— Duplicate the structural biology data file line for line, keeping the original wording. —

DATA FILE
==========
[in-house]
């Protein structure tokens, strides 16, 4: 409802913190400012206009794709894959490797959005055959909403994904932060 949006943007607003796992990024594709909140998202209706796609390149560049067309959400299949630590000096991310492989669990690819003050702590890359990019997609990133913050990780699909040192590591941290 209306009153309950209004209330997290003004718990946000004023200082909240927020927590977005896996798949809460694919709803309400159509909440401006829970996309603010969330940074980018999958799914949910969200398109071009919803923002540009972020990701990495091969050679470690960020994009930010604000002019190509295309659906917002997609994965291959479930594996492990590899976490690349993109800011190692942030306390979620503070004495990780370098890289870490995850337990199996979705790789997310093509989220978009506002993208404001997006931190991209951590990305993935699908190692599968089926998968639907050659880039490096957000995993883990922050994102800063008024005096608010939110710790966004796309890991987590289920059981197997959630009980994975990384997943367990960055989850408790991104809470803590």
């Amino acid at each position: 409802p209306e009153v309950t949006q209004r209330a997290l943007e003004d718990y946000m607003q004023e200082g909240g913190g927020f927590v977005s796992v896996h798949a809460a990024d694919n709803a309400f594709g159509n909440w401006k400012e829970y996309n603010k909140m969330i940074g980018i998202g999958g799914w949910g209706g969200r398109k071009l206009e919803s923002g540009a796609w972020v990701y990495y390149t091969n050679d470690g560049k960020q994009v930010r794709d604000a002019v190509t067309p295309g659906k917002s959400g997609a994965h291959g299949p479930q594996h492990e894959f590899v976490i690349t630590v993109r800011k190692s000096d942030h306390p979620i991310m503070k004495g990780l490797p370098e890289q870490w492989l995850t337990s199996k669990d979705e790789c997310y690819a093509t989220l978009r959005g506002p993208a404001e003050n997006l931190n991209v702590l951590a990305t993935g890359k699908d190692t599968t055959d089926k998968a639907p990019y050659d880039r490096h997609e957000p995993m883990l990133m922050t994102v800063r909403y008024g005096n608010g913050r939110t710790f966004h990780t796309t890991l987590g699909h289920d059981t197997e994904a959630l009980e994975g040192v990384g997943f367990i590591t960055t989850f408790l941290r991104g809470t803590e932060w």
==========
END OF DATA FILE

[in-house]
């Protein structure tokens, strides 16, 4: 409802913190400012206009794709894959490797959005055959909403994904932060 949006943007607003796992990024594709909140998202209706796609390149560049067309959400299949630590000096991310492989669990690819003050702590890359990019997609990133913050990780699909040192590591941290 209306009153309950209004209330997290003004718990946000004023200082909240927020927590977005896996798949809460694919709803309400159509909440401006829970996309603010969330940074980018999958799914949910969200398109071009919803923002540009972020990701990495091969050679470690960020994009930010604000002019190509295309659906917002997609994965291959479930594996492990590899976490690349993109800011190692942030306390979620503070004495990780370098890289870490995850337990199996979705790789997310093509989220978009506002993208404001997006931190991209951590990305993935699908190692599968089926998968639907050659880039490096957000995993883990922050994102800063008024005096608010939110710790966004796309890991987590289920059981197997959630009980994975990384997943367990960055989850408790991104809470803590």
């Amino acid at each position: 409802p209306e009153v309950t949006q209004r209330a997290l943007e003004d718990y946000m607003q004023e200082g909240g913190g927020f927590v977005s796992v896996h798949a809460a990024d694919n709803a309400f594709g159509n909440w401006k400012e829970y996309n603010k909140m969330i940074g980018i998202g999958g799914w949910g209706g969200r398109k071009l206009e919803s923002g540009a796609w972020v990701y990495y390149t091969n050679d470690g560049k960020q994009v930010r794709d604000a002019v190509t067309p295309g659906k917002s959400g997609a994965h291959g299949p479930q594996h492990e894959f590899v976490i690349t630590v993109r800011k190692s000096d942030h306390p979620i991310m503070k004495g990780l490797p370098e890289q870490w492989l995850t337990s199996k669990d979705e790789c997310y690819a093509t989220l978009r959005g506002p993208a404001e003050n997006l931190n991209v702590l951590a990305t993935g890359k699908d190692t599968t055959d089926k998968a639907p990019y050659d880039r490096h997609e957000p995993m883990l990133m922050t994102v800063r909403y008024g005096n608010g913050r939110t710790f966004h990780t796309t890991l987590g699909h289920d059981t197997e994904a959630l009980e994975g040192v990384g997943f367990i590591t960055t989850f408790l941290r991104g809470t803590e932060w």